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Inside looking out: A riddle of the mind

It can haunt you for years. Keep you awake at night. Bother you when the sun rises and disturb your mind long after the sun sets. It can make you feel alone when you’re in a crowd. It can drag you down into your past transgressions and leave you drowning in an ocean of intolerable regret.

It begins as a nagging thought, but then it travels to your heart and if it goes unchecked, it can burn a hot fire inside your soul. It’s the reason why someone drinks too much, cries too often, smiles too little. At its most intense level, it urges someone to take his own life.

Author Richelle E. Goodrich cautions us to avoid this grind of the mind. She says we should see it coming like “a street sign that warns of rough roads ahead if you don’t make a U-turn.”

It can stop you from living a life you want because you’re always worried that you will say things or do things that you can’t take back. Yet you’re too blind to see that it may not even be your own fault. Author Frank Sonnenberg says that when you take upon this dread in your head, it’s because you’re allowing other people to make you feel this way.

Author Zane Baker calls it a demon from hell that will “keep you in never-ending turmoil” if you don’t learn to let it go.

French fashion designer Coco Chanel said that this self-infliction is “the most painful companion of death.” It sucks the life right out of you and you’re left with no defense to face the challenges of a new day.

Yugoslavian novelist Ivo Andric wrote, “There comes a time when a man finds himself in front of a dark uncrossable abyss, which he himself has spent years digging. He cannot go forward and has no way back. Words have failed and tears won’t help. …”

Its causes do not foreshadow the aftereffects. She should have kept her eyes on the road and not looked down at her cellphone before she crashed into the other car. He should never have gone to the hotel room to meet his married secretary after work. She should not have slipped those two 50-dollar bills into her purse from the money she collected at the fund drive. Did he have to steal the tool box from the hardware store? Why did she say those words to make her sister cry? What did he think he would accomplish when he cursed at the umpire during the Little League Baseball game?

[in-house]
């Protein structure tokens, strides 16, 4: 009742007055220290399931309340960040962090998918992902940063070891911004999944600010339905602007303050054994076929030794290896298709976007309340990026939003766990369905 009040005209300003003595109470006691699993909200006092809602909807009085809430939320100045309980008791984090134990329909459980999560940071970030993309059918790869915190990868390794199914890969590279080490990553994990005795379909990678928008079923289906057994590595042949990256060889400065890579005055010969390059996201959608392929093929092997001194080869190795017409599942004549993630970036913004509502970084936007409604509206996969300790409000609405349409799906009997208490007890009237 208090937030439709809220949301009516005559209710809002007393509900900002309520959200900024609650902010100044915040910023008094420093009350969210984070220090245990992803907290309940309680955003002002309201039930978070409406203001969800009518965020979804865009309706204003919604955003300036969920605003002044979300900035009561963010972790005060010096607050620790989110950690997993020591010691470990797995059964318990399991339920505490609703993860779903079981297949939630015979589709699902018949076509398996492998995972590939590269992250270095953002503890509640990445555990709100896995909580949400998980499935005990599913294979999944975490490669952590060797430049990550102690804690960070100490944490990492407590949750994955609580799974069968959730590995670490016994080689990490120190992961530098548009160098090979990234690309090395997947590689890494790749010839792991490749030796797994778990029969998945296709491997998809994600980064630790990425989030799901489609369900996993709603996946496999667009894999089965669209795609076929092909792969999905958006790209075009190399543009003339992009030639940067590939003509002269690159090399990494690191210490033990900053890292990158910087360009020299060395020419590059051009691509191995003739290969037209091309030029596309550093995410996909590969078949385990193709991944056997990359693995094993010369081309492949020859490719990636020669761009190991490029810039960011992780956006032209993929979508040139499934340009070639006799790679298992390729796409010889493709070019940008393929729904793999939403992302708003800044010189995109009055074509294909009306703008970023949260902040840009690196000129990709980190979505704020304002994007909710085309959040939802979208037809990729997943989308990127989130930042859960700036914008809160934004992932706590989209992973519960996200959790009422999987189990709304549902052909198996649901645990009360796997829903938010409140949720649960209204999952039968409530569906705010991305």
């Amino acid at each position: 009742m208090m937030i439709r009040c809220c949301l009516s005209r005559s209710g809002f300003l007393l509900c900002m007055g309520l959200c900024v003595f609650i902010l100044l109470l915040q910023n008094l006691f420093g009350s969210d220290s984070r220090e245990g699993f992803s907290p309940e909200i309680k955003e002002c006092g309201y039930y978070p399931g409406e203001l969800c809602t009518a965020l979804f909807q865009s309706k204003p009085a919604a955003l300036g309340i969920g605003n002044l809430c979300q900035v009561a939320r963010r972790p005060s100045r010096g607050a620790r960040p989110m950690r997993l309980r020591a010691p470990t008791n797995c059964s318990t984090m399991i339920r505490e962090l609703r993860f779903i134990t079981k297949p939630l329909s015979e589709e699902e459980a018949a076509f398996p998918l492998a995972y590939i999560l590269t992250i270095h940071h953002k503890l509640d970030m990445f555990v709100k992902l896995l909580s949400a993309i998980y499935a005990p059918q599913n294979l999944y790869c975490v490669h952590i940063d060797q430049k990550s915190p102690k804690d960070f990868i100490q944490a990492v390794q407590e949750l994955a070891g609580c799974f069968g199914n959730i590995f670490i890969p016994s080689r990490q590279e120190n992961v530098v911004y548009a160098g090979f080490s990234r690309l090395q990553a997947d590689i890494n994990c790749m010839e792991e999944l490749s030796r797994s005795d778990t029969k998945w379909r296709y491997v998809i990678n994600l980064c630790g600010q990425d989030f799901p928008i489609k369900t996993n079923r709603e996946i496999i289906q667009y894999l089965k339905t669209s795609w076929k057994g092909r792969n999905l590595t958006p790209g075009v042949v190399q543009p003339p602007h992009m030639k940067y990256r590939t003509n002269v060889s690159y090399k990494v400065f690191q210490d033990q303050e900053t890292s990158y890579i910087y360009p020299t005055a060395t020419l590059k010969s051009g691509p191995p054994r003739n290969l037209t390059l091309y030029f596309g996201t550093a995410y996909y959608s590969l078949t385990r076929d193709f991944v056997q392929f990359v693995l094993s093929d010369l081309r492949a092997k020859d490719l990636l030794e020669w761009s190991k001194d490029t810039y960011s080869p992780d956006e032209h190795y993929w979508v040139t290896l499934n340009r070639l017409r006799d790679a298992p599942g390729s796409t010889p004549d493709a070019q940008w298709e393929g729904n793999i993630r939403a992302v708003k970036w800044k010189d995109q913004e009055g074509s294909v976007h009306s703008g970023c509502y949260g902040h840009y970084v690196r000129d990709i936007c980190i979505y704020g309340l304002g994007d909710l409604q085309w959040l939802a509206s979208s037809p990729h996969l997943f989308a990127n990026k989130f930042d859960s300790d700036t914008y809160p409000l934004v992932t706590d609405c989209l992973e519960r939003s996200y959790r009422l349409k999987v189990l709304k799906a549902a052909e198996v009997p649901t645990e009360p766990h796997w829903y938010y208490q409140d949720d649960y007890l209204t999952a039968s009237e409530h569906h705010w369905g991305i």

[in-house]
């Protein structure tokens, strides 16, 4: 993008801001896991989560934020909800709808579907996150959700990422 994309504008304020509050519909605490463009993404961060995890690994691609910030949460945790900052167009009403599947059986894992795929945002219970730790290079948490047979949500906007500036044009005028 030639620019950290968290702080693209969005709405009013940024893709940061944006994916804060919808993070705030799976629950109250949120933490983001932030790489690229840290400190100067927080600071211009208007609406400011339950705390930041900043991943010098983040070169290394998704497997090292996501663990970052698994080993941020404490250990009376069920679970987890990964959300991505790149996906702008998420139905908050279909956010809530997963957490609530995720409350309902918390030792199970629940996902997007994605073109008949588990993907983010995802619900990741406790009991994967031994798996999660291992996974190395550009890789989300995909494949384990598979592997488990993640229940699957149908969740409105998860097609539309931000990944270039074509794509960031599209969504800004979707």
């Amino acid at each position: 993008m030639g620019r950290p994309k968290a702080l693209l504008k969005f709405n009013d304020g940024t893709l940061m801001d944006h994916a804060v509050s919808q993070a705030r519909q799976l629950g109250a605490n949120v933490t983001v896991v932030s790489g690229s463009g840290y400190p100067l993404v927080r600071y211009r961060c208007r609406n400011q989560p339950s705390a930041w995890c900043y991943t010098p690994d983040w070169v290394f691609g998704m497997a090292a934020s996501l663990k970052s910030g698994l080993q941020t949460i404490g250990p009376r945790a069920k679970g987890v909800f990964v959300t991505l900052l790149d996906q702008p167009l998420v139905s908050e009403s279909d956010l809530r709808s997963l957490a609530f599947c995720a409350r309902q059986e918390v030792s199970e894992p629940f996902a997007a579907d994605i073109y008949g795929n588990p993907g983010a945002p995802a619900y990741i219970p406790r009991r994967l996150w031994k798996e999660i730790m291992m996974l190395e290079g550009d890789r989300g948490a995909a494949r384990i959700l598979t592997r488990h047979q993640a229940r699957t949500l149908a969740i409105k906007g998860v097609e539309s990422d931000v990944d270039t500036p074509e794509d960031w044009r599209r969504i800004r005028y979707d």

For the moral majority, these actions bring an aftershock that weighs heavily upon their minds. For the morally impaired, every explanation one can think of will bulletproof their brains from any shots of tormenting pain.

She needed to read that text at that moment because her boyfriend was breaking up with her. He deserved a fling with his secretary because he wasn’t getting along with his wife. She didn’t have money to buy her daughter a birthday gift so she took the $100 from the fund drive. He stole the toolbox just because nobody in the store was around to catch him doing it. Her sister cried. So, what’s the big deal? He cursed out the umpire for making so many horrible calls.

If you block this monster from gnawing at your mind, you’ll never be bothered by what hurtful consequences your actions may cause. You can justify robbing a bank. You can even rationalize committing murder. You can lie to your best friend and not feel bad or lie to your spouse or lie to anyone else. Free of any moral responsibility, you simply don’t have to care about what you say or do. If you can keep this demon from hell from making you feel regret, you remove any blame from yourself.

The other side of the conversation will say burdensome thoughts and feelings are not a curse, but a godsend. It’s a blessing in disguise. It keeps us compassionate and empathetic, two character traits that give us a collective sense of being human.

Those who can’t or won’t feel empathy make up a large percentage of the prison population. They feel no regret for their crimes, and if they had the capability of making moral decisions, then they would not have committed their atrocities in the first place.

“Sometimes, the mistake is not the problem,” said American philosopher Michael Bassey Johnson. “It’s the lack of remorse that is the real mistake.”

We all say we’re sorry, but do we really mean it? If we do, that’s because we feel bad for hurting someone we care about. If we don’t, then we’re trying to make what we did wrong go away and hope the person we hurt will let us off the hook.

American songwriter Jakob Dylan explained in simple terms why it’s important to feel guilt for the pain our actions or words can cause.

“A guilty conscience,” he said, “means at least you have one.”

Rich Strack can be reached at richiesadie11@gmail.com.